Which leads us to YouTuber Nicole Arbour, whose “Dear Fat People” video showed the comedian calling out overweight people, but not really offering any insightful commentary about weight loss or body positivity that would elicit a laugh. She later presented it as “satire,” the go-to for people who often don’t know what that word means. In a rare instance where a comedian’s shitty joke saw real-life consequences, Arbour allegedly lost a movie role, but she continues to post videos with titles like “Most Offensive Video EVER.”

In an interview with Vice, author Kliph Nesteroff pointed out how comedians who court backlash often have so many more options in 2015:

“Nobody is being blacklisted in comedy. Show business is so atomized that even if you were blacklisted, say, from the major networks, there’s enough comedy fans who aren’t watching the major networks that you can still find your audience with your podcast or your YouTube channel or whatever. So even if somebody’s platform is being violated, they can easily find another platform and their audience will follow them.”

This season, South Park picked up the PC thread and created an entire recurring storyline around a new character, PC Principal, who is brought in to help with cyberbullying, microaggressions, and hate speech at South Park Elementary. But when he and his literal frat bros are presented with their own biases by a student, it’s a perfect mirror of the Internet. In one of the season’s best episodes, “Safe Space,” Butters is asked to monitor the social media accounts of the town’s residents (and some celebrities) so they only see the positive comments. This is a Sisyphean task, of course, and it nearly kills him.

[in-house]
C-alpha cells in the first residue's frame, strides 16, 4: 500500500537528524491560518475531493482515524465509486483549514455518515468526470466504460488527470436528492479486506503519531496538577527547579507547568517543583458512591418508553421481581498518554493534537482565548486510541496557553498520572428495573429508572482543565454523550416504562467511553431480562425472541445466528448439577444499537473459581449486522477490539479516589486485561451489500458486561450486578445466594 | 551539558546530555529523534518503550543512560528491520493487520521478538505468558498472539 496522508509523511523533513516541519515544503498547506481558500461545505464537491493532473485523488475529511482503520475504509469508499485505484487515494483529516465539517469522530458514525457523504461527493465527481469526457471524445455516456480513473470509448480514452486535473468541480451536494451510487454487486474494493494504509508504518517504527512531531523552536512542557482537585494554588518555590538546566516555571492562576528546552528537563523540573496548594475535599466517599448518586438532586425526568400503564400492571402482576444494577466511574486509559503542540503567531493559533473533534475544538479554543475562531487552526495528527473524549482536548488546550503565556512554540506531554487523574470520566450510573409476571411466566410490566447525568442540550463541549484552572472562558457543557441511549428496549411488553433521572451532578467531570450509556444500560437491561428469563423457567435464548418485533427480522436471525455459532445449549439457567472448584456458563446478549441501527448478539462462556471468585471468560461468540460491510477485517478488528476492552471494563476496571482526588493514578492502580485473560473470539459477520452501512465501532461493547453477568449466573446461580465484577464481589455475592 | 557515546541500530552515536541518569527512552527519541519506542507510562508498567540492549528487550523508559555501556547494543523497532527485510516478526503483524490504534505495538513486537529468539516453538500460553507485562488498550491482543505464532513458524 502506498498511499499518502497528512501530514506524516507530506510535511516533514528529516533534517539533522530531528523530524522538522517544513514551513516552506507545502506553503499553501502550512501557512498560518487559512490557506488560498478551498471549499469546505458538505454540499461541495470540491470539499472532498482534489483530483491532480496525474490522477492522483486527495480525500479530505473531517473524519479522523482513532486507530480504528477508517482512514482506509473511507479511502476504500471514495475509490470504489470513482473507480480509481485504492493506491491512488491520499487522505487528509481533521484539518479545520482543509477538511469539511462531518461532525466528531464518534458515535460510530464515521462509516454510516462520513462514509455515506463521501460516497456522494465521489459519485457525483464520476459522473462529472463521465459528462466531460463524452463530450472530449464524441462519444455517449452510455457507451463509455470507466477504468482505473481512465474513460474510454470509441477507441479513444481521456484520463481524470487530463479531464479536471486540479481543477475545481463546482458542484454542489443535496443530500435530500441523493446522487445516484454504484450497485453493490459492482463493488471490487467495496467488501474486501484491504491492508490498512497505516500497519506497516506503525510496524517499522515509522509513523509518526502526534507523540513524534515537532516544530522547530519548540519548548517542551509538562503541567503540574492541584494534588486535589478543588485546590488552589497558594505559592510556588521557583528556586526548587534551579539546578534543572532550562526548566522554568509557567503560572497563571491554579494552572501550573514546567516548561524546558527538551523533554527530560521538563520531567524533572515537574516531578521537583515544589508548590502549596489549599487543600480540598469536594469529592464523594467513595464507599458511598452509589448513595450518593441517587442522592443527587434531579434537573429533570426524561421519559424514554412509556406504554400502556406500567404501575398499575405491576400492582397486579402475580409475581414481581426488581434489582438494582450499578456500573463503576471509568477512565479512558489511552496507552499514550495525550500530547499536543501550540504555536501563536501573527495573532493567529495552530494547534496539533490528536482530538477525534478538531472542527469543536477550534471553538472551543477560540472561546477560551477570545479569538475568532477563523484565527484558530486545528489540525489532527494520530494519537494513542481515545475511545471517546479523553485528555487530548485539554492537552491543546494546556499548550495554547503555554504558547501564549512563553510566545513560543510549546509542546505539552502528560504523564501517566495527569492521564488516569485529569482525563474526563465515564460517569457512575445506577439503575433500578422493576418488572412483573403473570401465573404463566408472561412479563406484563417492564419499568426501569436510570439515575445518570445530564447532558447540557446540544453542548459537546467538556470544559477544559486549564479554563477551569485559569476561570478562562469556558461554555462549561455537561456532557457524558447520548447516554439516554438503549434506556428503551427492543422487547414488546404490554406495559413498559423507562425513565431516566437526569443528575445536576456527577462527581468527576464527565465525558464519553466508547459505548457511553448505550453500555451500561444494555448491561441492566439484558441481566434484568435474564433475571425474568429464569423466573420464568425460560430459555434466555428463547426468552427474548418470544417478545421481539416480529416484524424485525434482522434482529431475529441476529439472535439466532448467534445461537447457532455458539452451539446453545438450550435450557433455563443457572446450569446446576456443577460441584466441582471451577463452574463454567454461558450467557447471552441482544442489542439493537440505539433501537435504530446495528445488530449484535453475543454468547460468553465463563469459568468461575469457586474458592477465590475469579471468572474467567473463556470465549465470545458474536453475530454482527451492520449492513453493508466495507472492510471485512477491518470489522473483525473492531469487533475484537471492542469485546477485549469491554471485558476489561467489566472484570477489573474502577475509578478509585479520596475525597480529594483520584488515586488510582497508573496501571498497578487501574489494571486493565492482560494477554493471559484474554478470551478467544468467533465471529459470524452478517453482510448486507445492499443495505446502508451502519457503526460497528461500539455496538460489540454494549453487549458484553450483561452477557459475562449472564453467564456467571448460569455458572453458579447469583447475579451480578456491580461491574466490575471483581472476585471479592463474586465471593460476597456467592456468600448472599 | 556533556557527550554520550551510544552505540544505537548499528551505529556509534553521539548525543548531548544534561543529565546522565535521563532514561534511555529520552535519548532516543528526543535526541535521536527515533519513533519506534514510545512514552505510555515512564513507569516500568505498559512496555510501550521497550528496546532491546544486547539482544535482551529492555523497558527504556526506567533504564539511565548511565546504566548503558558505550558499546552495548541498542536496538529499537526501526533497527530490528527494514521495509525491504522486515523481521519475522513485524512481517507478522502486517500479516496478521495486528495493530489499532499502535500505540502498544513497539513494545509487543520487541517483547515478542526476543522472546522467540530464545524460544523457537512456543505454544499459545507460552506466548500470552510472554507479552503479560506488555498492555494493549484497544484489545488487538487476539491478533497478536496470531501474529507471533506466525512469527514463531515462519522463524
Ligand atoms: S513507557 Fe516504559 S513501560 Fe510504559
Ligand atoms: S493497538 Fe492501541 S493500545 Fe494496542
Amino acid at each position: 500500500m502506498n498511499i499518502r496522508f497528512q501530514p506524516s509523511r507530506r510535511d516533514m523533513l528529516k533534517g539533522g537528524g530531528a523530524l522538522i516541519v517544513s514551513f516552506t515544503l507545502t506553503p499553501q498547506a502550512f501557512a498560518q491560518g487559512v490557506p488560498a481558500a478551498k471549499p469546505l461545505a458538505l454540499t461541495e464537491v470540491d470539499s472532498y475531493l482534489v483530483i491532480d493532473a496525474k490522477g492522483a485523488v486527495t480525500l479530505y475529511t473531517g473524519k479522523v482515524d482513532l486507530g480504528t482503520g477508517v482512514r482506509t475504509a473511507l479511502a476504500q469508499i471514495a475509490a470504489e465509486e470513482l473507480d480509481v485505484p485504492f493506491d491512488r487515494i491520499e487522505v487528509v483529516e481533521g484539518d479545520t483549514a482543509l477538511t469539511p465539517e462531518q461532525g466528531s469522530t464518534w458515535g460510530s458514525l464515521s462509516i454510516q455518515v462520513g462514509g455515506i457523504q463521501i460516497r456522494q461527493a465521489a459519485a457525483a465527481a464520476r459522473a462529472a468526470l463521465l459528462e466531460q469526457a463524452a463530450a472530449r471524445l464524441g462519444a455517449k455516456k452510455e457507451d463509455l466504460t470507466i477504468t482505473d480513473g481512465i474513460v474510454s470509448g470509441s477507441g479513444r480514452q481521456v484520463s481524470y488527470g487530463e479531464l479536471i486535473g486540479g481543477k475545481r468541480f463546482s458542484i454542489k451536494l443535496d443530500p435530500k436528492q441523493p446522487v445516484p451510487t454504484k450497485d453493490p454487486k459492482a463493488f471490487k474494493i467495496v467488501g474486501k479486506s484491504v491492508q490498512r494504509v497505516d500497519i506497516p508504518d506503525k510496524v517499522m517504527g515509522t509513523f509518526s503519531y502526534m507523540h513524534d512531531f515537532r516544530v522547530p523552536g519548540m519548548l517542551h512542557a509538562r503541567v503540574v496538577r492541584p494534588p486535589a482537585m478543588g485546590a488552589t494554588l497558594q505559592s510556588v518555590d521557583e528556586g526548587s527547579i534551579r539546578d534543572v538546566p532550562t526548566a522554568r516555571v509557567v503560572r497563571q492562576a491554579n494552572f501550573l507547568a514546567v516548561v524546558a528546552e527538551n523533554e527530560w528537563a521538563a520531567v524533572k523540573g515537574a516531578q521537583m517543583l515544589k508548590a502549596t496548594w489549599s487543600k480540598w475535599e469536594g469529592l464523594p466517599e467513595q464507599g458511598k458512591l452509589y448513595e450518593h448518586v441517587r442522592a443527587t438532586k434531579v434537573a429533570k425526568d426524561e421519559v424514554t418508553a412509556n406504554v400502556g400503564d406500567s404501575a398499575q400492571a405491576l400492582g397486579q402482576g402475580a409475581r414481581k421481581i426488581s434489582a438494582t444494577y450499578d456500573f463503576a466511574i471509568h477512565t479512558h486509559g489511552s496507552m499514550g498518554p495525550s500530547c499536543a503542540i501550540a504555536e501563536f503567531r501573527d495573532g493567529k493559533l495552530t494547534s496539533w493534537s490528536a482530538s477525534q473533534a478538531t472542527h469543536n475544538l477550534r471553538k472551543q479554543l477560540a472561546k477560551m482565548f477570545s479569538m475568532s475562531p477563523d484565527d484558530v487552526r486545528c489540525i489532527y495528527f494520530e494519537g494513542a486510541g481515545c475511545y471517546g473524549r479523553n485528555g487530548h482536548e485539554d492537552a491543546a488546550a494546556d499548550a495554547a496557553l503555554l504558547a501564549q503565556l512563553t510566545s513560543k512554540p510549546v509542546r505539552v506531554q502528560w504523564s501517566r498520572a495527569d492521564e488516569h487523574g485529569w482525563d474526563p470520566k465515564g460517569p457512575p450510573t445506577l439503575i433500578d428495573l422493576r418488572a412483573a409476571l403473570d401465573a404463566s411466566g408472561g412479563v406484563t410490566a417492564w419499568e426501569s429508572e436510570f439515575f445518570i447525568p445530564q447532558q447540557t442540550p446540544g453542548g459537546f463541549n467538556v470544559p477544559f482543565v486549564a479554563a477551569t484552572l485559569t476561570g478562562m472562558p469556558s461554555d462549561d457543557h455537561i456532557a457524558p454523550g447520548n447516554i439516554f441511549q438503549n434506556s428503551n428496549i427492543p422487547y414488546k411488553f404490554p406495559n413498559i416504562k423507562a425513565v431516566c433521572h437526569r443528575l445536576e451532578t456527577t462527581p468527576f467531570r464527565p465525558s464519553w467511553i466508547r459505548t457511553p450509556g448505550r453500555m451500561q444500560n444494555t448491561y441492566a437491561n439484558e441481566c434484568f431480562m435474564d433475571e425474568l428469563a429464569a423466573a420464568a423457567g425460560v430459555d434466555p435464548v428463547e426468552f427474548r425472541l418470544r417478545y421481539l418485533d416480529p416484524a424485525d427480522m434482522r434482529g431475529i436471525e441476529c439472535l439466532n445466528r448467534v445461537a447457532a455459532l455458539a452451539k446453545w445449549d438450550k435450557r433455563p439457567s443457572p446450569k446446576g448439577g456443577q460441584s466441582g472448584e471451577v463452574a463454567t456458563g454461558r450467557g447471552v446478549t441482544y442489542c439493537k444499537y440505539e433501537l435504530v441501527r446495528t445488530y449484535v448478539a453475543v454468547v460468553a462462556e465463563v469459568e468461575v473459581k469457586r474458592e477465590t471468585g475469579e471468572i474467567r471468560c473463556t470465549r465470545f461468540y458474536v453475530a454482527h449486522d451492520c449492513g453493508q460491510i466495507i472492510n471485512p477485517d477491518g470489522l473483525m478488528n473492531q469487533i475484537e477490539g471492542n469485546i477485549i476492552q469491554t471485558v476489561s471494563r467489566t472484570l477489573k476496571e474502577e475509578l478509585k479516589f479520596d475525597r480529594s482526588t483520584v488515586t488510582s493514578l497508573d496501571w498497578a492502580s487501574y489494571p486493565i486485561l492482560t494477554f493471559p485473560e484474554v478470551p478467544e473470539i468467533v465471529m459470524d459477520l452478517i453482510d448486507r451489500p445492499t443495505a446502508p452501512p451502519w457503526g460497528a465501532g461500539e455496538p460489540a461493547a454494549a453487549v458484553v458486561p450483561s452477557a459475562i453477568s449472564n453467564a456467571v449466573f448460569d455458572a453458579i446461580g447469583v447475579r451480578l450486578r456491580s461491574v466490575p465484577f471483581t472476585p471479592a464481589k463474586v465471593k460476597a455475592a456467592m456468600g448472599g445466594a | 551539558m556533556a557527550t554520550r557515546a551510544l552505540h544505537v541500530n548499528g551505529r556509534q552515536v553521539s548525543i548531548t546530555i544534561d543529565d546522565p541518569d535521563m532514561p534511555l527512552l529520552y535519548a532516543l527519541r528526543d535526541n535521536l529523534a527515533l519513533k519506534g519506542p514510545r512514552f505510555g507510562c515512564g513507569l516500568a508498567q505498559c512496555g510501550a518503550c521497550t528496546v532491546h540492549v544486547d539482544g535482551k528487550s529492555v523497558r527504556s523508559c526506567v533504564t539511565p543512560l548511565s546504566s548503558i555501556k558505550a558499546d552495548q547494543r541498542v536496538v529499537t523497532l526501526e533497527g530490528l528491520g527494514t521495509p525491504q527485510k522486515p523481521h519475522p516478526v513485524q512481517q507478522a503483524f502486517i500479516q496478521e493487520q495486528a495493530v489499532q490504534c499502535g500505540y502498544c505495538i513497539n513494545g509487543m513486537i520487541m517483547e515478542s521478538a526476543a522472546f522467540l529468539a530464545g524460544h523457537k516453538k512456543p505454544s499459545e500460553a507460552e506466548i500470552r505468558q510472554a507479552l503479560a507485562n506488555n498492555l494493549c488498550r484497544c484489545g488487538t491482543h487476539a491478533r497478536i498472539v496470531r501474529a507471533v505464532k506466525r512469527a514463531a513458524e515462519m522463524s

When outrage is a click away, it can be a thrill to dive into the maw. But these moments of outrage are often short-lived. On the Internet, a mob can quickly form to intimidate someone into deleting a joke or apologizing for some perceived offense. But then we move on just as quickly, the outrage now just a dimly lit figure in our rearview.

These debates over political correctness and boundary-pushing in comedy have been happening for decades, of course, but now, the Internet is our mirror, reflecting a new generational divide. For younger comedians like Elliott Morgan, who just debuted his standup special Premature on Vimeo, platforms like YouTube (which Seinfeld once called a “giant garbage can”) have prepared him for PC conversations. Still, he doesn’t believe it makes things better. Writing for the Interrobang, he said:

“A constant, totalitarian approach to language causes more oversimplifications. Political correctness does not protect groups from socially ingrained stereotypes; it defines them by them. It locks those stereotypes away. It sweeps them under the rug and pretends they don’t exist. If you do that for long enough, you do not end up with a more inclusive world. You end up with an inauthentic one, where our beautiful differences are reduced to unspeakable taboos, and where Donald Trump and his hair are actual contenders for the White House.”